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    According to State Senate Bill 93, which passed in 2005, “milk production and the manufacture of dairy products are major contributors to the economic well-being of Kentucky agriculture.” Then there’s some other stuff in there about dietary recommendations and milk’s health benefits.

    The then-senator who proposed making milk the state drink, Joey Pendleton from Hopkinsville, owns a dairy farm. (Bet that surprises you.) By the way, milk isn’t unique to Kentucky as a state symbol. Nineteen other states also recognize milk as their official drink.

    “People never think milk when they think Kentucky,” says Ryan Valentin, who teaches legal research at the University of Kentucky College of Law. He wrote an article in the Northern Kentucky Law Review that questioned the decision to adopt milk as a state symbol. “If you’re going to bother to spend the time and money (to go through the legislative process to adopt symbols), you should be adopting things that are unique to your state, that will promote your state and will further the economic growth of your state,” Valentin says. While he’s all for drinking milk, he thinks bourbon would be a much more appropriate state drink. “We don’t have a Dairy Trail,” he says. “We have a Bourbon Trail.”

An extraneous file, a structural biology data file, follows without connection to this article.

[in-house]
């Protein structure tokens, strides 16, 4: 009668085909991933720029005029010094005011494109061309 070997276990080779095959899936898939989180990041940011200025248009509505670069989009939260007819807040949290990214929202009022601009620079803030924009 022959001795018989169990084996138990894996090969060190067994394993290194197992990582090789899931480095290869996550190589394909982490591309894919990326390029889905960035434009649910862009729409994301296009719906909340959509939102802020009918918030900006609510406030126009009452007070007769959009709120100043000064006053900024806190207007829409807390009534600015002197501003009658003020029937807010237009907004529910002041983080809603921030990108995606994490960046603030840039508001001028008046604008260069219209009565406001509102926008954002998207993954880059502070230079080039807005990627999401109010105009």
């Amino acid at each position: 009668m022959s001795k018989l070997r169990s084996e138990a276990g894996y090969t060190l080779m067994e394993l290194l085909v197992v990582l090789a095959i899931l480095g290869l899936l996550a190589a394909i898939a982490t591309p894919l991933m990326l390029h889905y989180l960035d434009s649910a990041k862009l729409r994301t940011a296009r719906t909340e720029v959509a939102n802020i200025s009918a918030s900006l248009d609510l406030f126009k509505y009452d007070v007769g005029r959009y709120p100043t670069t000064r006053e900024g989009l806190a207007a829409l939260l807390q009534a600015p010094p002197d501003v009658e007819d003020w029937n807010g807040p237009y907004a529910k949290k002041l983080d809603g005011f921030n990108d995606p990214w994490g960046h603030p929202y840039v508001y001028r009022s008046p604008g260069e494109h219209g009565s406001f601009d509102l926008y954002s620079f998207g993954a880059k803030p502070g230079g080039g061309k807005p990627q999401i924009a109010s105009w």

Nobody has ever introduced a bill to get bourbon adopted as an official state symbol, but state lawmakers did consider making Kentucky-made Ale-8-One the official state soft drink once. “Lobbyists from Coca-Cola interfered in that,” Valentin says. “So now the language says that Ale-8-One is named and designated as an original Kentucky soft drink. I don’t even know why they bothered.”

    As a compromise, Valentin says he’d like to see Kentucky do what South Carolina did and adopt a native beverage as a symbol in addition to milk. (South Carolina’s other official state drink is tea made from leaves that grow there.) “Maybe there’s room for milk and bourbon at the capitol,” he says. 


    This article originally appeared in the September 2015 issue of Louisville Magazine. 
    To subscribe to Louisville Magazine, please click here.


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